• Non-Zero Task?
    I have tried to follow the Non-Zero Days philosophy ever since it was introduced to me in late 2013, because I think it (mostly) is a great idea to maintain a good trend of self-improvement. In short, every day should have something, however small or minor, that pushes me toward one of my goals or helps me accomplish something. So, in my journal, every morning (or perhaps on the night before), I look through my todo list and make myself a very short list of tasks in the journal: 1-2 things that, as long as they get done, make my day a productive one in spite of whatever else may occur.
  • GG?
    (Short for “Goodness/Gratitude”, though inspired by the “good game” shorthand from video games.) Did something good happen to me or someone I care for? Am I especially grateful for a specific thing or person today? Did someone help me in a particular way that was extraordinarily generous of their own time?
  • Lesson Learned?
    As part of my theme of Intent, I want to really be a better scientist, and either through direct research, reading documentation, being told by a friend, or just doing some quick experiments myself (e.g., a particular piece of code, framework, or software tool), ensure that I dedicate at least a little bit of time each day to learning something. Most probably this will always be software- or code-related, as that is where my hobbies lie; but learning trivia about other topics can also be fascinating!
  • Time Spent?
    Yes, this is probably more “correctly” tracked directly through tools like Toggl and such; but I find that even though I have those installed and enabled, I haven’t really used them to the extent I should be. Jotting down estimates of both my predicted time spent on various tasks through the day as well as what I actually accomplished will help me track my time and use it more productively and purposefully.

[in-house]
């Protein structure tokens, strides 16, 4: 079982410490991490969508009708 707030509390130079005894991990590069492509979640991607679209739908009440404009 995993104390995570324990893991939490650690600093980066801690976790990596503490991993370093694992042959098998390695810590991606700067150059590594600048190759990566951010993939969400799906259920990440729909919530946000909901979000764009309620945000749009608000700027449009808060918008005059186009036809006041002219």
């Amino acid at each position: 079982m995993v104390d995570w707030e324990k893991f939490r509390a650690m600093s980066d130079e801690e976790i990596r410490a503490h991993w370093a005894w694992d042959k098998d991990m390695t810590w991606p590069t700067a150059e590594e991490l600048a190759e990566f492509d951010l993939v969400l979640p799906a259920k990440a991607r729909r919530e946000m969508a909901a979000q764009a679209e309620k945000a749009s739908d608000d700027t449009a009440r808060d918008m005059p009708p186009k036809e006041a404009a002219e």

The third section, Daily Themes, is arranged as a tabular checklist. For this, I label each column with the date (MM/DD) and each row with a task or ideal of one of my goals, including more outwardly-visible tasks such as as “socialize with friends” or “work on hobby project” and also health-related tasks and chores that I want to do more often. Then at the end of each day, I mark off in the provided circle how well I accomplished that task: empty if I did nothing for it, filled if I did something significant for it, and half-filled if I did something productive for it but really was not a major use of my time. For instance, for my “socialize with friends” task, I’ll keep it empty if I did not speak with friends at all that day, half-filled if I had a very brief or text-only conversation with them (i.e., checking in, saying hello, that sort of thing), and completely filled if I spent a significant chunk of time with friends, such as face-to-face through Discord and the like.

2021: The Year That Will Be

Of course, one of the greatest things about the Theme System is that it is specifically intended to be adaptable: general categories and ideas that have some specific ideal outcomes, with a goal of simply having a wonderful Christmas time 🎵 positive (or at least, non-negative) trend toward achieving those. This also means that it will change over time, and I suspect these themes (or their goals) will be more seasonal than yearly. But in either case, 2021 is looking to be very much an upward swing on all of these goals, so I will take a page from the Borg and simply adapt where needed.

Hopefully this brief explanation helps clarify for some how and why I love this Theme System Journal so much, and perhaps encourage others to do use it more also.

Happy Holidays, everyone! 🙂